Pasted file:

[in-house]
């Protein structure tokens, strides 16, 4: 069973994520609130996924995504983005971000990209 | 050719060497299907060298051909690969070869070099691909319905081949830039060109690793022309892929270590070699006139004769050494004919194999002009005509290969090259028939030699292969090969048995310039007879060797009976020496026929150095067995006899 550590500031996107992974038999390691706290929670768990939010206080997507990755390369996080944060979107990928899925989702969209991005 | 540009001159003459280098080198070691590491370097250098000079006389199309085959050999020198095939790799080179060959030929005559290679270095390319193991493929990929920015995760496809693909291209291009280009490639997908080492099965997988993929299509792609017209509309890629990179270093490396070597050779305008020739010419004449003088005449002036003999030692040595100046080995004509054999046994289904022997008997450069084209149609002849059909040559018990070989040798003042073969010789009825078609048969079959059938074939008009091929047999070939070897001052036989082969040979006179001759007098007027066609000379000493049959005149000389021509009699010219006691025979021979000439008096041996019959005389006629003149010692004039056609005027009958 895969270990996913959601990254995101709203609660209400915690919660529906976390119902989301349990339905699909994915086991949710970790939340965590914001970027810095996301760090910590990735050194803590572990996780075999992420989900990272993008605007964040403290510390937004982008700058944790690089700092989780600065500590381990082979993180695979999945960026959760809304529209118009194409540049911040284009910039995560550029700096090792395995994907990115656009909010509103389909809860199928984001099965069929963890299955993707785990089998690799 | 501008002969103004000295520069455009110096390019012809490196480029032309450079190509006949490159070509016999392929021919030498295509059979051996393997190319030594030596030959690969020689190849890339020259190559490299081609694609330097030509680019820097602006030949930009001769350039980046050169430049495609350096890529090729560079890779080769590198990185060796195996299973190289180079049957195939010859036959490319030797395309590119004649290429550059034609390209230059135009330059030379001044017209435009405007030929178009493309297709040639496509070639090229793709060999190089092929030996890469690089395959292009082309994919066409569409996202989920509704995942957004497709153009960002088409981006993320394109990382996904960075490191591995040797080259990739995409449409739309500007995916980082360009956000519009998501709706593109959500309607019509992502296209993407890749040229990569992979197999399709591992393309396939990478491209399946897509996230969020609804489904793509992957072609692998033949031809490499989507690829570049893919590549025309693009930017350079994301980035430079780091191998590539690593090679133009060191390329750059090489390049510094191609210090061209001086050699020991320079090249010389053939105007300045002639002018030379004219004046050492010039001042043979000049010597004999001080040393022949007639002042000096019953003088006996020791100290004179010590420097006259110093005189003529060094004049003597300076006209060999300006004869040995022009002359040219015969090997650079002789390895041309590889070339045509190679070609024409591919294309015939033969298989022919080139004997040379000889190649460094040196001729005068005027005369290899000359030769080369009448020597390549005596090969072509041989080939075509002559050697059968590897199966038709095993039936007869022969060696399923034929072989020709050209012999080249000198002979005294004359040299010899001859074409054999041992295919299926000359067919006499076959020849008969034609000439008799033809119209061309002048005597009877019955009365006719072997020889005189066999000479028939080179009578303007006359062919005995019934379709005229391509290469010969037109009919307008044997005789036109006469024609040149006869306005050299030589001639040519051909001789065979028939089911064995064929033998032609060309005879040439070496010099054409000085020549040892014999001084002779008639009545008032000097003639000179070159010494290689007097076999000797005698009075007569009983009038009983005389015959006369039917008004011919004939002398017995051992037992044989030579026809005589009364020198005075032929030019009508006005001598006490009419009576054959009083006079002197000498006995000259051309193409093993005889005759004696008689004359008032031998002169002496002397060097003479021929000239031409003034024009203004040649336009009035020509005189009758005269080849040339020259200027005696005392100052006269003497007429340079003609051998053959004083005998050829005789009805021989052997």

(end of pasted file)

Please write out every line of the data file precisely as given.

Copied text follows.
[in-house]
């Protein structure tokens, strides 16, 4: 069973994520609130996924995504983005971000990209 | 050719060497299907060298051909690969070869070099691909319905081949830039060109690793022309892929270590070699006139004769050494004919194999002009005509290969090259028939030699292969090969048995310039007879060797009976020496026929150095067995006899 550590500031996107992974038999390691706290929670768990939010206080997507990755390369996080944060979107990928899925989702969209991005 | 540009001159003459280098080198070691590491370097250098000079006389199309085959050999020198095939790799080179060959030929005559290679270095390319193991493929990929920015995760496809693909291209291009280009490639997908080492099965997988993929299509792609017209509309890629990179270093490396070597050779305008020739010419004449003088005449002036003999030692040595100046080995004509054999046994289904022997008997450069084209149609002849059909040559018990070989040798003042073969010789009825078609048969079959059938074939008009091929047999070939070897001052036989082969040979006179001759007098007027066609000379000493049959005149000389021509009699010219006691025979021979000439008096041996019959005389006629003149010692004039056609005027009958 895969270990996913959601990254995101709203609660209400915690919660529906976390119902989301349990339905699909994915086991949710970790939340965590914001970027810095996301760090910590990735050194803590572990996780075999992420989900990272993008605007964040403290510390937004982008700058944790690089700092989780600065500590381990082979993180695979999945960026959760809304529209118009194409540049911040284009910039995560550029700096090792395995994907990115656009909010509103389909809860199928984001099965069929963890299955993707785990089998690799 | 501008002969103004000295520069455009110096390019012809490196480029032309450079190509006949490159070509016999392929021919030498295509059979051996393997190319030594030596030959690969020689190849890339020259190559490299081609694609330097030509680019820097602006030949930009001769350039980046050169430049495609350096890529090729560079890779080769590198990185060796195996299973190289180079049957195939010859036959490319030797395309590119004649290429550059034609390209230059135009330059030379001044017209435009405007030929178009493309297709040639496509070639090229793709060999190089092929030996890469690089395959292009082309994919066409569409996202989920509704995942957004497709153009960002088409981006993320394109990382996904960075490191591995040797080259990739995409449409739309500007995916980082360009956000519009998501709706593109959500309607019509992502296209993407890749040229990569992979197999399709591992393309396939990478491209399946897509996230969020609804489904793509992957072609692998033949031809490499989507690829570049893919590549025309693009930017350079994301980035430079780091191998590539690593090679133009060191390329750059090489390049510094191609210090061209001086050699020991320079090249010389053939105007300045002639002018030379004219004046050492010039001042043979000049010597004999001080040393022949007639002042000096019953003088006996020791100290004179010590420097006259110093005189003529060094004049003597300076006209060999300006004869040995022009002359040219015969090997650079002789390895041309590889070339045509190679070609024409591919294309015939033969298989022919080139004997040379000889190649460094040196001729005068005027005369290899000359030769080369009448020597390549005596090969072509041989080939075509002559050697059968590897199966038709095993039936007869022969060696399923034929072989020709050209012999080249000198002979005294004359040299010899001859074409054999041992295919299926000359067919006499076959020849008969034609000439008799033809119209061309002048005597009877019955009365006719072997020889005189066999000479028939080179009578303007006359062919005995019934379709005229391509290469010969037109009919307008044997005789036109006469024609040149006869306005050299030589001639040519051909001789065979028939089911064995064929033998032609060309005879040439070496010099054409000085020549040892014999001084002779008639009545008032000097003639000179070159010494290689007097076999000797005698009075007569009983009038009983005389015959006369039917008004011919004939002398017995051992037992044989030579026809005589009364020198005075032929030019009508006005001598006490009419009576054959009083006079002197000498006995000259051309193409093993005889005759004696008689004359008032031998002169002496002397060097003479021929000239031409003034024009203004040649336009009035020509005189009758005269080849040339020259200027005696005392100052006269003497007429340079003609051998053959004083005998050829005789009805021989052997």